If you’re out to land the job of your dreams, handling yourself well in an interview is an absolute must.
While it’s likely you’ve put in the effort to ensure your cover letter is polished and your resume glows, showing up without preparing can devastate your chances.
According to Australian careers mentor
Here, the expert reveals the five most common questions you could be asked by a potential new boss, and how to answer them in a way guaranteed to impress.
If you’re out to land the job of your dreams, handling yourself well in an interview is an absolute must (stock image)
Question 1: Tell me about yourself?
This question is generally considered an ice-breaker and is usually the first you may be asked.
It’s designed to help an interviewee settle in while revealing a little bit about their personalities.
The key answering this question, while remaining professional, is to keep it succinct and relevant to the role you are applying for, Michelle said.
‘The interviewer has already seen your CV so they don’t need a run-down of every job,’ she told Daily Mail Australia.
‘Instead, choose a couple of highlights from your career to date, and also inject some personality into the conversation so that it helps the interviewer connect with you.’
Question 2: What attracted you to this job?
Use this question as an opportunity to marry the research you’ve done about the company you’re hoping to work for with your skills and abilities.
‘Show the interviewer you’ve done your homework and research the company and understands what it does, it’s culture and core attributes,’ Michelle said.
Australian careers mentor Michelle Gibbings (pictured) offers some insight into how to handle common interview questions
‘Speak enthusiastically about the company and its products, services or culture and explain how you feel your skills and attributes will benefit the company.’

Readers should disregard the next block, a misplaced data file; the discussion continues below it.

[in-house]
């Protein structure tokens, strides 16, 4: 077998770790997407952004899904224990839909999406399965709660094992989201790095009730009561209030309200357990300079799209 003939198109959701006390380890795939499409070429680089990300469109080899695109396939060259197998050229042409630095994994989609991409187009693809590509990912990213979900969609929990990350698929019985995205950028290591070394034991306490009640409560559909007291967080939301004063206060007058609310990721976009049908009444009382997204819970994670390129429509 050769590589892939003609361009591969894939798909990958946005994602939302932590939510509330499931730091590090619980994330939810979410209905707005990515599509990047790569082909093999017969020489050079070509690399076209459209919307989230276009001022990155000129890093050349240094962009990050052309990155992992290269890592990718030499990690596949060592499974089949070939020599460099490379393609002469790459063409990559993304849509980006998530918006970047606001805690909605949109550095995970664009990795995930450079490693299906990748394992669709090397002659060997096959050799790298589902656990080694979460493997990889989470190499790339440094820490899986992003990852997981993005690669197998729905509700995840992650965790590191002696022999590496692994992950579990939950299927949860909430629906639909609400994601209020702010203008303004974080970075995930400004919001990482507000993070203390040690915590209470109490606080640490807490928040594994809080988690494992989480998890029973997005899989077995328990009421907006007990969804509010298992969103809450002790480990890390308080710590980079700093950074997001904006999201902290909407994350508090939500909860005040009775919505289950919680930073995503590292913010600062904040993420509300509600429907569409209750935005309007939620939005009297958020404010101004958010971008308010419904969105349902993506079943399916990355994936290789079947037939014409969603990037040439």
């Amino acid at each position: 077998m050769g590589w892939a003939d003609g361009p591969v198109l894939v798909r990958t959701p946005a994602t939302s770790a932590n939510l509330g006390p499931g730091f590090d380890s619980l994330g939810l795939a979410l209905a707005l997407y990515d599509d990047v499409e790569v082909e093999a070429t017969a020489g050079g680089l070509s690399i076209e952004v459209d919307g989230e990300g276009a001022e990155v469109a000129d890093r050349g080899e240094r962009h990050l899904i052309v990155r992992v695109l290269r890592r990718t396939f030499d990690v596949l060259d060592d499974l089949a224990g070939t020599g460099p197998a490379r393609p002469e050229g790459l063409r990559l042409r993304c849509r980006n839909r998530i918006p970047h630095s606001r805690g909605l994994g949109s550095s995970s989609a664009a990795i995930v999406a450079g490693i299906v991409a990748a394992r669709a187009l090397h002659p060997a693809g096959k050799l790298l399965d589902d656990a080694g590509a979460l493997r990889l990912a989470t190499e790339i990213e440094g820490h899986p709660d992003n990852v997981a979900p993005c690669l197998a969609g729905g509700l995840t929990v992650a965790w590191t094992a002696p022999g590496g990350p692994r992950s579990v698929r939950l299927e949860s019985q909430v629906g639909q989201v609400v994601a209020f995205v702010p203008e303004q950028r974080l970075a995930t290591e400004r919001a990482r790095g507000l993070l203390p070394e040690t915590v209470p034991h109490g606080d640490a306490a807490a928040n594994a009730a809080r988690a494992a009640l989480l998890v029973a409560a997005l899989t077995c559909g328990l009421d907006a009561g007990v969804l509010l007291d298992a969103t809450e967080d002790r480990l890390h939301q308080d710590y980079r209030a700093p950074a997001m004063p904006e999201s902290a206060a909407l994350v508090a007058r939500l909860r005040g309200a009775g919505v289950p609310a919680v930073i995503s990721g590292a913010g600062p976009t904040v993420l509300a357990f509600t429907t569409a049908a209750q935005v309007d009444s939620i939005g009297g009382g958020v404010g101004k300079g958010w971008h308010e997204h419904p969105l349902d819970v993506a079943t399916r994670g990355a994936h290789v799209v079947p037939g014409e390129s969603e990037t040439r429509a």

Question 3: Tell me about a time when…?
Of all the questions you can be asked in an interview, this one can often be one of the trickier to answer.
The expert explained interviews often have a section which focuses on behaviour and this sort of question can help demonstrate this.
Michelle said it’s likely the interviewer will want you to pick a situation, explain what happened, the role you played, how you managed this and the outcome.
‘People often feel uncomfortable using the word “I” in an interview but in this situation, you need to say “I did this…”.
‘You can still emphasise where a team effort was involved but don’t omit to highlight your role.’
Question 4: What are you looking for in your next role?
This question gives you the opportunity to paint a clear picture of what you want from a role while at the same time portraying yourself in a positive light.
‘It’s not a time to list everything you don’t want in a role,’ Michelle said.
‘Keep it positive, future-focused and about how you will bring enormous value to the role.
‘For example, you might say “I’m ready to step up to the next level, and so I’m really looking forward to taking on a broader and more challenging position.’
How to impress at an interview:
- Be on time for the interview and dress for the job you want. Punctuality and grooming matters
- Do your research – don’t ask questions that you could have found the answer to by Googling it
- Be prepared and come ready to ask questions. If you don’t ask questions you can look disinterested
- Know why you want the job and why you are the best candidate for it. Come ready to sell your value
- Be personable and friendly. People hire people they like and want to work with
Question 5: Do you have any questions for us?
Follow-up questions are important because those who ask are not only better able to assess whether a role is a fit but
However, Michelle notes the question or questions you ask will depend on what’s been covered in earlier in the interview.
Follow-up questions are important because those who ask are not only better able to assess whether a role is a fit but research shows they tend to be better liked (stock image)
She said to use this opportunity to again make it clear you want the role and really want to deliver value and contribute to the organisation’s success.
Her suggestion for the ideal question runs along the lines of: “The role is amazing and I’d love the opportunity to work here. From your perspective, where are the biggest opportunities in this role to make a difference?”.
‘This clearly demonstrates that you don’t just want the job but that you really want to make sure you are delivering and adding value.’